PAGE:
January 28, 2004: From the Editor

A cyclist rides across the courtyard at East Pyne, part of the new humanities complex. (Frank Wojciechowski)

One of the joys in working at Princeton is attending afternoon events such as those sponsored by the Council of the Humanities. There are readings by poets, both Princeton’s own and visitors. Presentations by photographers, dancers, and musicians. Lectures on an incredible range of topics – including, this fall, on Ernest Hemingway’s “Hills Like White Elephants,” with the story first distributed across the University for reading and discussion.

This year is a special one for the humanities at Princeton, as described in a story in this issue’s “Notebook.” Celebrating its 50th anniversary, the Council – along with various humanities departments – is moving into spacious and elegant new digs. The new Andlinger Center for the Humanities comprises East Pyne and Chancellor Green, which have been renovated, Joseph Henry House, and a new building in the Henry House style. Planners hope the center will highlight Princeton’s work in the humanities and spark new conversations among students and scholars in different fields.

While much of Princeton’s growth in recent years has been in the sciences, pushing the campus frontier forward figuratively and literally, it’s satisfying to know that the humanities still have a hold on the University’s heart.

The Humanities Council is especially known for the visitors it invites to campus – for a week, a semester, or a year. Among the scholars at Princeton for the spring, for example, are Israel Yuval, a scholar of Christian-Jewish relations from the Hebrew University of Jerusalem, and Leslie Kurke *88, a classics scholar who won a MacArthur “genius” fellowship. Historian Anthony Grafton, chairman of the council, says the University seeks the “great scholars of the world,” but that’s not enough. The council wants people “who are willing to settle in and get involved – to have a beer at the Annex with students and colleagues, and talk.”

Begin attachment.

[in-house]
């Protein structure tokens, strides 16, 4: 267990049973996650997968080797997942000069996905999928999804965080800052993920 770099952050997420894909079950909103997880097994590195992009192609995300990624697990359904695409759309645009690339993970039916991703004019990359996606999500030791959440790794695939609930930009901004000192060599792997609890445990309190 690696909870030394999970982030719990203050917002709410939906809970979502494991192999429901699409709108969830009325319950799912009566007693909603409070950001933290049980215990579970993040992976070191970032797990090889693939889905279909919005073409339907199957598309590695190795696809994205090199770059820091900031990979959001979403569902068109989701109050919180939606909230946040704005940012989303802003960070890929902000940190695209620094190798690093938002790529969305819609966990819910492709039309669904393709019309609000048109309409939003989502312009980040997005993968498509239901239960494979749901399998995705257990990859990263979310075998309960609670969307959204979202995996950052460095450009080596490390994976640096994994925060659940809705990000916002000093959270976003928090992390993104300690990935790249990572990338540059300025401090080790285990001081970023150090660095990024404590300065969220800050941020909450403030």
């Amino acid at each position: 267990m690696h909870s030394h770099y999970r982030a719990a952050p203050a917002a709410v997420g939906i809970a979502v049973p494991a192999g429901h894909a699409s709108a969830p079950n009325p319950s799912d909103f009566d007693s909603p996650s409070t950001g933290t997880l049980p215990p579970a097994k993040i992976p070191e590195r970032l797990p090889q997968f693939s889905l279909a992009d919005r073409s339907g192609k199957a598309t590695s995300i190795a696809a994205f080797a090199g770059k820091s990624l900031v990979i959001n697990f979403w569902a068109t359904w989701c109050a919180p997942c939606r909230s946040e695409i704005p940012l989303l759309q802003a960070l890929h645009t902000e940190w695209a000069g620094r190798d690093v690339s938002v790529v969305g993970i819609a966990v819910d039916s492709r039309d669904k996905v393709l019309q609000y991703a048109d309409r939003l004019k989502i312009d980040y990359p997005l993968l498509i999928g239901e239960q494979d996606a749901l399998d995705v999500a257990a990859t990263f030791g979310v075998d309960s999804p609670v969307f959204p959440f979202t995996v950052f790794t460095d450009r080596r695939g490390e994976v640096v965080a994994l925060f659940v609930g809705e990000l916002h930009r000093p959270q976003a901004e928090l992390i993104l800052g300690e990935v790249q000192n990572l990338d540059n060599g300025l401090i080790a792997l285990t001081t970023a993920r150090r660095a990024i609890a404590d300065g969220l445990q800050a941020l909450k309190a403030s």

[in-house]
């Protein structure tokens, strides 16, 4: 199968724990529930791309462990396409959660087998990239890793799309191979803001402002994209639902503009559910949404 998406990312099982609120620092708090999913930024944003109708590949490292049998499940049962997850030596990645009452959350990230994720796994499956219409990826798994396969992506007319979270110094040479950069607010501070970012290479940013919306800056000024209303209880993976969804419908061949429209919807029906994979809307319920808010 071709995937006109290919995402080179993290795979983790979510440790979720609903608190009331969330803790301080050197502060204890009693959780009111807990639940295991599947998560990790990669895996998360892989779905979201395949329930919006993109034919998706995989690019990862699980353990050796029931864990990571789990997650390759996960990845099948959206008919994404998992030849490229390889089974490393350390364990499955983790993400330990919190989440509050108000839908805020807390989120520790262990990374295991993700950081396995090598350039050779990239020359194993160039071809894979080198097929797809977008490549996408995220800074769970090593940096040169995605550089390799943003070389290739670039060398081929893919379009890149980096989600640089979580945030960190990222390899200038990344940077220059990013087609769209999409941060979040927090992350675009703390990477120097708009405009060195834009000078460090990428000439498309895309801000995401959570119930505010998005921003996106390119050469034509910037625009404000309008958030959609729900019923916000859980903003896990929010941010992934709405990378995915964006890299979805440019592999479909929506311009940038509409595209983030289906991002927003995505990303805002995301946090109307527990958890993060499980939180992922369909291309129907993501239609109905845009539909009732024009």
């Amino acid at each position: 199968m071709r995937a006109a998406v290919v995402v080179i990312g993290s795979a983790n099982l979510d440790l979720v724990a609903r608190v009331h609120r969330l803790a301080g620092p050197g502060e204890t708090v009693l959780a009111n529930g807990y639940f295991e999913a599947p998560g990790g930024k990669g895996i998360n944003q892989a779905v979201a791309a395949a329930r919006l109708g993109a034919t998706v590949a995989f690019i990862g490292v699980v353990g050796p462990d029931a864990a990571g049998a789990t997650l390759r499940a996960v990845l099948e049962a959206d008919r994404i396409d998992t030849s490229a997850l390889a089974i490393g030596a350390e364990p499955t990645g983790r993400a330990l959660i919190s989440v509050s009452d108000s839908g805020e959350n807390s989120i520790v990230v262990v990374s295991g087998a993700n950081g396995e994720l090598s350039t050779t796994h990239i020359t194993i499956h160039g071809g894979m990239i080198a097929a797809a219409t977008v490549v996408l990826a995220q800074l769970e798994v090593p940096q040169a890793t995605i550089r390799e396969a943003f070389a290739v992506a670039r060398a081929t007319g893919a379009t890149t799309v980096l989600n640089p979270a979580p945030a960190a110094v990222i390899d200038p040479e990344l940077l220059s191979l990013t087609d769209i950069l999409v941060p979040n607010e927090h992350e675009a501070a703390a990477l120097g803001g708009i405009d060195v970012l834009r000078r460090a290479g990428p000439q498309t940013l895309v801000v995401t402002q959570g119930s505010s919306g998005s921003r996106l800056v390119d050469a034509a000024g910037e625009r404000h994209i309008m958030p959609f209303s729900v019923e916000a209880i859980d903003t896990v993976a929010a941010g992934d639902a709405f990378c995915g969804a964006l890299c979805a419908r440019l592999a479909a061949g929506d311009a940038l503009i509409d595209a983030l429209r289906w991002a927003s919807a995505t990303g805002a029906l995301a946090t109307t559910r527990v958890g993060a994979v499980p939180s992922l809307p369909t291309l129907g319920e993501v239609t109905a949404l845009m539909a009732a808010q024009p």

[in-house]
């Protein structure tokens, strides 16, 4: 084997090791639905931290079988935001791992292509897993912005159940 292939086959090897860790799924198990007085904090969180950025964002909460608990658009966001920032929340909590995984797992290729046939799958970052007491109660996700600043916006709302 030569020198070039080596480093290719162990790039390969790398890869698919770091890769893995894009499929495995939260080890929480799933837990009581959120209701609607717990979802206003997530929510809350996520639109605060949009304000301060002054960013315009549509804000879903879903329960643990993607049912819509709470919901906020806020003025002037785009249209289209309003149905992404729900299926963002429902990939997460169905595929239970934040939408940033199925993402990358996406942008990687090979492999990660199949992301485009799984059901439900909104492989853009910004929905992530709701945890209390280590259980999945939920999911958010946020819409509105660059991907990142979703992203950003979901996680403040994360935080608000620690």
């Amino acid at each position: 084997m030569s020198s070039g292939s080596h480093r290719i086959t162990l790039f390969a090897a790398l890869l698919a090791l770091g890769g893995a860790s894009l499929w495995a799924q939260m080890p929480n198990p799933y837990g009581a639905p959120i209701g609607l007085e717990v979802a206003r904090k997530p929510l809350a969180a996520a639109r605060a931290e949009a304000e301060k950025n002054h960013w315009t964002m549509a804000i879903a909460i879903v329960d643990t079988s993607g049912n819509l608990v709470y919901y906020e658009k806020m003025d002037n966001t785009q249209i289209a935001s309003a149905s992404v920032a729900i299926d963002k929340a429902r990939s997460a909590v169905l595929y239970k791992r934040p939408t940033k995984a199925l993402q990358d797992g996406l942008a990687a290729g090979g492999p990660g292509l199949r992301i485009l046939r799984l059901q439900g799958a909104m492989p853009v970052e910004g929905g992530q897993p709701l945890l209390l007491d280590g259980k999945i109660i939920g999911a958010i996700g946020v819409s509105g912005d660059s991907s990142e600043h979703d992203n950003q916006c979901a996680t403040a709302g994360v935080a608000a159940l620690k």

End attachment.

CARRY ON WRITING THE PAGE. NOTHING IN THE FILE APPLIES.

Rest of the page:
The council’s real focus is not the public lectures, but its programs for students, Grafton says. As an example, he points to the well-known journalists who visit each semester; this spring, they are New York Times reporter Jeff Gerth, New York Times Magazine writer Deborah Sontag, Newsweek editor Evan Thomas, and Washington Post columnist Marc Fisher ’80. Fisher will teach students how to write compelling stories about people who are neither officials nor celebrities. As a journalist, Fisher has covered some of the most exciting events of recent history; in his choice to teach about the extraordinariness of ordinary lives, he finds a well of meaning and richness – much like the humanities themselves.

Basketball is under way, with Princeton first scheduled to play Penn February 10 at home. We celebrate the season with a story on the Tigers’ longstanding, passionate rivalry with our neighbor in Philly. “Passionate” is, perhaps, an understatement; in finding photographs to accompany this article, our art director noted that many of the fans’ signs – on both sides of the court – were too colorful to reproduce.


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